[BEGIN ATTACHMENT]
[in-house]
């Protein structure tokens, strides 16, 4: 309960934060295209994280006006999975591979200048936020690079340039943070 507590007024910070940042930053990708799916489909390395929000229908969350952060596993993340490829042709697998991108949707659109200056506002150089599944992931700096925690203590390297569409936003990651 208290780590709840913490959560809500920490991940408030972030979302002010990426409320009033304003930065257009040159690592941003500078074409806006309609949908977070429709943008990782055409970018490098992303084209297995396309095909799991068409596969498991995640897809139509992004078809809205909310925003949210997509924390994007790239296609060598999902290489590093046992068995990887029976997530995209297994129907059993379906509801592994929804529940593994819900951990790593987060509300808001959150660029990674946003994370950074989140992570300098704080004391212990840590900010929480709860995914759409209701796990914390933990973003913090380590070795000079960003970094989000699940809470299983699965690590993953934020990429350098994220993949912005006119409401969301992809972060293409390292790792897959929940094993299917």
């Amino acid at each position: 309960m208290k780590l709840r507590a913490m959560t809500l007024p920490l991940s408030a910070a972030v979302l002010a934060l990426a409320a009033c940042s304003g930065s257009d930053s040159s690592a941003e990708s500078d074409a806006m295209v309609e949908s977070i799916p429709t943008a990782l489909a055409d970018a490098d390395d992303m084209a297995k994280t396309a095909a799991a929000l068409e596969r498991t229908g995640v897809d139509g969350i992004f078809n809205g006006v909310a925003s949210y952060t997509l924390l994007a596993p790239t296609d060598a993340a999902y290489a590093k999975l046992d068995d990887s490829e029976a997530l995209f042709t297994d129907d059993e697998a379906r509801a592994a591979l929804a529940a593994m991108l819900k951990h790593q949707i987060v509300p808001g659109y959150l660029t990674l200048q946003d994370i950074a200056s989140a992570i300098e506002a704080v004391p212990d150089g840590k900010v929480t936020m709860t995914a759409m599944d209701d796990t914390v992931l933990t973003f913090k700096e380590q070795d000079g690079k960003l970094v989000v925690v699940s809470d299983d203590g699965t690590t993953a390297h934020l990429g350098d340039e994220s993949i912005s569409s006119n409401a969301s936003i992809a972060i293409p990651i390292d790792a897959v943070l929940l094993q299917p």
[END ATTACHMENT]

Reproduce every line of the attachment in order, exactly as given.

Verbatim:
[in-house]
């Protein structure tokens, strides 16, 4: 309960934060295209994280006006999975591979200048936020690079340039943070 507590007024910070940042930053990708799916489909390395929000229908969350952060596993993340490829042709697998991108949707659109200056506002150089599944992931700096925690203590390297569409936003990651 208290780590709840913490959560809500920490991940408030972030979302002010990426409320009033304003930065257009040159690592941003500078074409806006309609949908977070429709943008990782055409970018490098992303084209297995396309095909799991068409596969498991995640897809139509992004078809809205909310925003949210997509924390994007790239296609060598999902290489590093046992068995990887029976997530995209297994129907059993379906509801592994929804529940593994819900951990790593987060509300808001959150660029990674946003994370950074989140992570300098704080004391212990840590900010929480709860995914759409209701796990914390933990973003913090380590070795000079960003970094989000699940809470299983699965690590993953934020990429350098994220993949912005006119409401969301992809972060293409390292790792897959929940094993299917």
């Amino acid at each position: 309960m208290k780590l709840r507590a913490m959560t809500l007024p920490l991940s408030a910070a972030v979302l002010a934060l990426a409320a009033c940042s304003g930065s257009d930053s040159s690592a941003e990708s500078d074409a806006m295209v309609e949908s977070i799916p429709t943008a990782l489909a055409d970018a490098d390395d992303m084209a297995k994280t396309a095909a799991a929000l068409e596969r498991t229908g995640v897809d139509g969350i992004f078809n809205g006006v909310a925003s949210y952060t997509l924390l994007a596993p790239t296609d060598a993340a999902y290489a590093k999975l046992d068995d990887s490829e029976a997530l995209f042709t297994d129907d059993e697998a379906r509801a592994a591979l929804a529940a593994m991108l819900k951990h790593q949707i987060v509300p808001g659109y959150l660029t990674l200048q946003d994370i950074a200056s989140a992570i300098e506002a704080v004391p212990d150089g840590k900010v929480t936020m709860t995914a759409m599944d209701d796990t914390v992931l933990t973003f913090k700096e380590q070795d000079g690079k960003l970094v989000v925690v699940s809470d299983d203590g699965t690590t993953a390297h934020l990429g350098d340039e994220s993949i912005s569409s006119n409401a969301s936003i992809a972060i293409p990651i390292d790792a897959v943070l929940l094993q299917p």